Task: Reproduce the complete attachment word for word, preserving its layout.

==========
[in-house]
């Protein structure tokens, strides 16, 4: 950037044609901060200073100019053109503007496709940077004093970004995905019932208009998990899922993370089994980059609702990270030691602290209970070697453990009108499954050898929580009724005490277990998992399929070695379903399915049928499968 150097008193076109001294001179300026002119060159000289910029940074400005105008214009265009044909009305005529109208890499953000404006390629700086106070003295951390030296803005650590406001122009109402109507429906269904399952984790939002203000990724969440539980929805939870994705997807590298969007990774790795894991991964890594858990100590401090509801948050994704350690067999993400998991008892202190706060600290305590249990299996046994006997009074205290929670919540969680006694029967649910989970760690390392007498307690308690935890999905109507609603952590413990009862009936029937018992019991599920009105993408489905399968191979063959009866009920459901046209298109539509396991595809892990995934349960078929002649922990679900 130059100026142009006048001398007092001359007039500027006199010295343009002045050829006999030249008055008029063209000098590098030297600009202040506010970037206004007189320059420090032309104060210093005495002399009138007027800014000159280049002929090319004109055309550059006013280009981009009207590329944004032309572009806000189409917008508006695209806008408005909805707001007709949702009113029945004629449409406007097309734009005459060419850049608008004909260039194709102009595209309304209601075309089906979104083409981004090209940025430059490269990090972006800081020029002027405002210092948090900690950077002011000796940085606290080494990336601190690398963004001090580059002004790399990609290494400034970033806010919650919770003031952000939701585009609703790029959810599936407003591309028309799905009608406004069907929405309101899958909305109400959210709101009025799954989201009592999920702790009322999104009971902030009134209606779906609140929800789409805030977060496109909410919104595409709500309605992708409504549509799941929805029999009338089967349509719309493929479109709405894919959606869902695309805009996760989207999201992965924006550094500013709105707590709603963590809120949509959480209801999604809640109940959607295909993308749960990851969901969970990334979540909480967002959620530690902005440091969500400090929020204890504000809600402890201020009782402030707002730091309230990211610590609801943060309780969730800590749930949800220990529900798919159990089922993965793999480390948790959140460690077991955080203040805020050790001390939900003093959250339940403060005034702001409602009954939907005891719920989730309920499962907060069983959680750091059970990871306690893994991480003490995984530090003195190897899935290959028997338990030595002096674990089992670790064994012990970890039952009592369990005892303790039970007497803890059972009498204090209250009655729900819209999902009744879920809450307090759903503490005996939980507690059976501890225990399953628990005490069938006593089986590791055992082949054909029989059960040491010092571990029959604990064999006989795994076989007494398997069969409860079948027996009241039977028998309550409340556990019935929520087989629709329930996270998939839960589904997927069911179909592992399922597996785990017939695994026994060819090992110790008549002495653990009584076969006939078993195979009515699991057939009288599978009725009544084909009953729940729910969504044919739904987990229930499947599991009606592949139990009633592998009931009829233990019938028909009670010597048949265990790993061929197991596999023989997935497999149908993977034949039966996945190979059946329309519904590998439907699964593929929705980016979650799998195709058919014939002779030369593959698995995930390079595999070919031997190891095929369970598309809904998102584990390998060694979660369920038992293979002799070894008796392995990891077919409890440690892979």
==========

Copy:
[in-house]
């Protein structure tokens, strides 16, 4: 950037044609901060200073100019053109503007496709940077004093970004995905019932208009998990899922993370089994980059609702990270030691602290209970070697453990009108499954050898929580009724005490277990998992399929070695379903399915049928499968 150097008193076109001294001179300026002119060159000289910029940074400005105008214009265009044909009305005529109208890499953000404006390629700086106070003295951390030296803005650590406001122009109402109507429906269904399952984790939002203000990724969440539980929805939870994705997807590298969007990774790795894991991964890594858990100590401090509801948050994704350690067999993400998991008892202190706060600290305590249990299996046994006997009074205290929670919540969680006694029967649910989970760690390392007498307690308690935890999905109507609603952590413990009862009936029937018992019991599920009105993408489905399968191979063959009866009920459901046209298109539509396991595809892990995934349960078929002649922990679900 130059100026142009006048001398007092001359007039500027006199010295343009002045050829006999030249008055008029063209000098590098030297600009202040506010970037206004007189320059420090032309104060210093005495002399009138007027800014000159280049002929090319004109055309550059006013280009981009009207590329944004032309572009806000189409917008508006695209806008408005909805707001007709949702009113029945004629449409406007097309734009005459060419850049608008004909260039194709102009595209309304209601075309089906979104083409981004090209940025430059490269990090972006800081020029002027405002210092948090900690950077002011000796940085606290080494990336601190690398963004001090580059002004790399990609290494400034970033806010919650919770003031952000939701585009609703790029959810599936407003591309028309799905009608406004069907929405309101899958909305109400959210709101009025799954989201009592999920702790009322999104009971902030009134209606779906609140929800789409805030977060496109909410919104595409709500309605992708409504549509799941929805029999009338089967349509719309493929479109709405894919959606869902695309805009996760989207999201992965924006550094500013709105707590709603963590809120949509959480209801999604809640109940959607295909993308749960990851969901969970990334979540909480967002959620530690902005440091969500400090929020204890504000809600402890201020009782402030707002730091309230990211610590609801943060309780969730800590749930949800220990529900798919159990089922993965793999480390948790959140460690077991955080203040805020050790001390939900003093959250339940403060005034702001409602009954939907005891719920989730309920499962907060069983959680750091059970990871306690893994991480003490995984530090003195190897899935290959028997338990030595002096674990089992670790064994012990970890039952009592369990005892303790039970007497803890059972009498204090209250009655729900819209999902009744879920809450307090759903503490005996939980507690059976501890225990399953628990005490069938006593089986590791055992082949054909029989059960040491010092571990029959604990064999006989795994076989007494398997069969409860079948027996009241039977028998309550409340556990019935929520087989629709329930996270998939839960589904997927069911179909592992399922597996785990017939695994026994060819090992110790008549002495653990009584076969006939078993195979009515699991057939009288599978009725009544084909009953729940729910969504044919739904987990229930499947599991009606592949139990009633592998009931009829233990019938028909009670010597048949265990790993061929197991596999023989997935497999149908993977034949039966996945190979059946329309519904590998439907699964593929929705980016979650799998195709058919014939002779030369593959698995995930390079595999070919031997190891095929369970598309809904998102584990390998060694979660369920038992293979002799070894008796392995990891077919409890440690892979």